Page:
How The Echoes In Gravitational Waves Could Destroy The Hundred-Year Legacy Of The General Theory Of Relativity
Albert Einstein's General Theory of Relativity has been proven when gravitational waves were detected in three separate black hole merging events. However, after analyzing the data, a group of scientists claims that there are echoes of the gravitational waves. These echoes, if proven they exist, could very well destroy the hundred-year legacy of the General Theory of Relativity.
According to Albert Einstein's General Theory of Relativity, anything that crosses a black hole's event horizon, or its edges, could not escape and would leave nothing behind. However, this concept is contested by other scientists, because according to quantum mechanics, a matter swallowed up by a black hole should actually leave behind a trace of itself on the outside.
One of the biggest problems in physics is how to successful find an explanation that will satisfy both the General Theory of Relativity with that of quantum mechanics. This scientific dilemma is called the black hole information paradox, according to Phys.org.
Many scientists have tried to explain this dilemma with some prescribing to the firewall hypothesis. The firewall hypothesis claims that there is a high-energy firewall on the back hole's event horizon that will burn everything up.
Another one suggested by Stephen Hawking is how a black hole's event horizon has fuzzy hair or low-energy quantum excitations that contain traces of information of all the things that are swallowed up by the black hole.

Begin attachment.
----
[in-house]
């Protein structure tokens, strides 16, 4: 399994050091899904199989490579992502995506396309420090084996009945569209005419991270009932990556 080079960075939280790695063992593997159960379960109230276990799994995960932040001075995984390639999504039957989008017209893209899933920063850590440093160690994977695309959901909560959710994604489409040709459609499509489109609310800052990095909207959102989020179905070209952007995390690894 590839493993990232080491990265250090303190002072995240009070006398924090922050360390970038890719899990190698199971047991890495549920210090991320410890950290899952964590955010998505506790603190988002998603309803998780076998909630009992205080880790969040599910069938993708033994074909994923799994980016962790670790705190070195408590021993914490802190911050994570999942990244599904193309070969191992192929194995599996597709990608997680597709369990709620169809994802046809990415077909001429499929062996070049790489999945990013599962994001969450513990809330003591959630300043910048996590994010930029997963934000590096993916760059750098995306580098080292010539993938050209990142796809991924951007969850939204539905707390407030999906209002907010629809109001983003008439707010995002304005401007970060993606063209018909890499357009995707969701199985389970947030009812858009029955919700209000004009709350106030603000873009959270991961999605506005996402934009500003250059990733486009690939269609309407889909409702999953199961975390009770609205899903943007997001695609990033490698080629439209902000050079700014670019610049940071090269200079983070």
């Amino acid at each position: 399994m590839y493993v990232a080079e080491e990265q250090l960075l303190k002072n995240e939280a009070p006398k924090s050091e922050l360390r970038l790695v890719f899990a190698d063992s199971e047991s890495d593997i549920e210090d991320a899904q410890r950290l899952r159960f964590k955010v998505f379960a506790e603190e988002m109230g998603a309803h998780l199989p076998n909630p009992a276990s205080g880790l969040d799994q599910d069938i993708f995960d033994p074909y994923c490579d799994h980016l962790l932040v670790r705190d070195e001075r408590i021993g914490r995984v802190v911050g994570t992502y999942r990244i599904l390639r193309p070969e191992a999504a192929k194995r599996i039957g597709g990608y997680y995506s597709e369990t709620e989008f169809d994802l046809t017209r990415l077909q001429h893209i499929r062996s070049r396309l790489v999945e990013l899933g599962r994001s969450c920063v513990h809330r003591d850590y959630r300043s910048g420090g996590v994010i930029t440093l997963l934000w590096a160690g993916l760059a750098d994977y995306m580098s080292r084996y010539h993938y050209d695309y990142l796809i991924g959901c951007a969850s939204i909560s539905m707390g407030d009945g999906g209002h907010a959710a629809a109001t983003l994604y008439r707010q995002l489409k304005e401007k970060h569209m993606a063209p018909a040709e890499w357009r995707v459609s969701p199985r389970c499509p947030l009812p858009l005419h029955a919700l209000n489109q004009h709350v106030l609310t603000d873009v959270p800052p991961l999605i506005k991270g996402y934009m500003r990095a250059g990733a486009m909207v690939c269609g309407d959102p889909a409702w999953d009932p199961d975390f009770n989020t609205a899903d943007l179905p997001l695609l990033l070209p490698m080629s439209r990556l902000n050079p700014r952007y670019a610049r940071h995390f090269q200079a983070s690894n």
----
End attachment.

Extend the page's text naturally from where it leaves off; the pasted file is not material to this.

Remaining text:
Now using the data collected by LIGO (Laser Interferometer Gravitational-Wave Observatory) has a group of scientists claiming that there are echoes detected from the gravitational waves. These echoes, if proven to exist, would mean that everything that goes through the black hole does leave traces behind. It will satisfy the concept of quantum mechanics but at the cost of Albert Einstein's General Theory of Relativity.
According to the group of scientists headed by Jahed Abedi at Sharif University of Technology, Iran, there is still a huge possibility, one in 270 chance, that the echoes are just background noise. Another obstacle that the team is facing is the fact that they only have a tiny sample size (from the three separate black hole merging events), and so far, their evidence falls below the crucial five-sigma error margin.
The scientists' claim suggests that the fuzzy hair around the black hole acts like a hall of mirrors, where the traces of the things that are swallowed up or goes through the black hole are bounced around. Some of these traces escape the hall of mirrors, thus the echoes in the gravitational waves.
However, further observations are still needed to prove their claims. "The good thing is that new LIGO data with improved sensitivity will be coming in, so we should be able to confirm this or rule this out within the next two years," said Niayesh Afshordi in Nature.